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then emancipated,--including nearly all--probably all--who were artizans or followed useful callings. Gradually a large class of freedmen came into existence; but until modern times the great mass of the common people appear to have remained in a condition analogous to serfdom. The greater number certainly had no family names,--which is considered evidence of a former slave-condition. Slaves proper were registered in the names of their owners: they do not seem to have had a cult of their own,--in early times, at least. But, prior to Meiji, only the aristocracy, samurai, doctors, and teachers--with perhaps a few other exceptions--could use a family name. Another queer bit of evidence or, the subject, furnished by the late Dr. Simmons, relates to the mode of wearing the hair among the subject-classes. Up to the time of the Ashikaga shôgunate (1334 A.D.), all classes excepting the nobility, samurai, Shintô priests, and doctors, shaved the greater part of the head, and wore queues; and this fashion of wearing the hair was called yakko-atama or dorei-atama--terms signifying "slave-head," and indicating that the fashion originated in a period of servitude.

About the origin of Japanese slavery, much remains to be learned. There are evidences of successive immigrations; and it is possible that some, at least, of the earlier Japanese settlers were reduced by later invaders to the status of servitude. Again,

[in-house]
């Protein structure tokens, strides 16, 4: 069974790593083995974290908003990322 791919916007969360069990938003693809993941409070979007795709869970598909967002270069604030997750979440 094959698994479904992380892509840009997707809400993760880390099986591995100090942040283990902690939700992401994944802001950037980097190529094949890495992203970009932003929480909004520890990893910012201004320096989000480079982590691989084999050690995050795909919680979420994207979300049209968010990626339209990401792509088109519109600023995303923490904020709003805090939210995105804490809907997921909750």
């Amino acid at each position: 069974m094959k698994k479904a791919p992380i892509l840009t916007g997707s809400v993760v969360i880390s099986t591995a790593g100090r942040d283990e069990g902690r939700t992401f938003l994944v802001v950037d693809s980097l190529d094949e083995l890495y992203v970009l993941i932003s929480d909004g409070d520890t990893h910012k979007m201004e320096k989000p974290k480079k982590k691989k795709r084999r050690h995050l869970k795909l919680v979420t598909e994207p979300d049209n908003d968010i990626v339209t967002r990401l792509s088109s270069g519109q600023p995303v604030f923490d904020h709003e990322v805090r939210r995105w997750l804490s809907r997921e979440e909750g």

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there was a considerable immigration of Koreans and Chinese, some of whom might have voluntarily sought servitude as a refuge from worse evils. But the subject remains obscure. We know, however, that degradation to slavery was a common punishment in early times; also, that debtors unable to pay became the slaves of their creditors; also, that thieves were sentenced to become the slaves of those whom they had robbed.[1] Evidently there were great differences in the conditions of servitude. The more unfortunate class of slaves were scarcely better off than domestic animals; but there were serfs who could not be bought or sold, nor employed at other than special work; these were of kin to their lords, and may have entered voluntarily into servitude for the sake of sustenance and protection. Their relation to their masters reminds us of that of the Roman client to the Roman patron.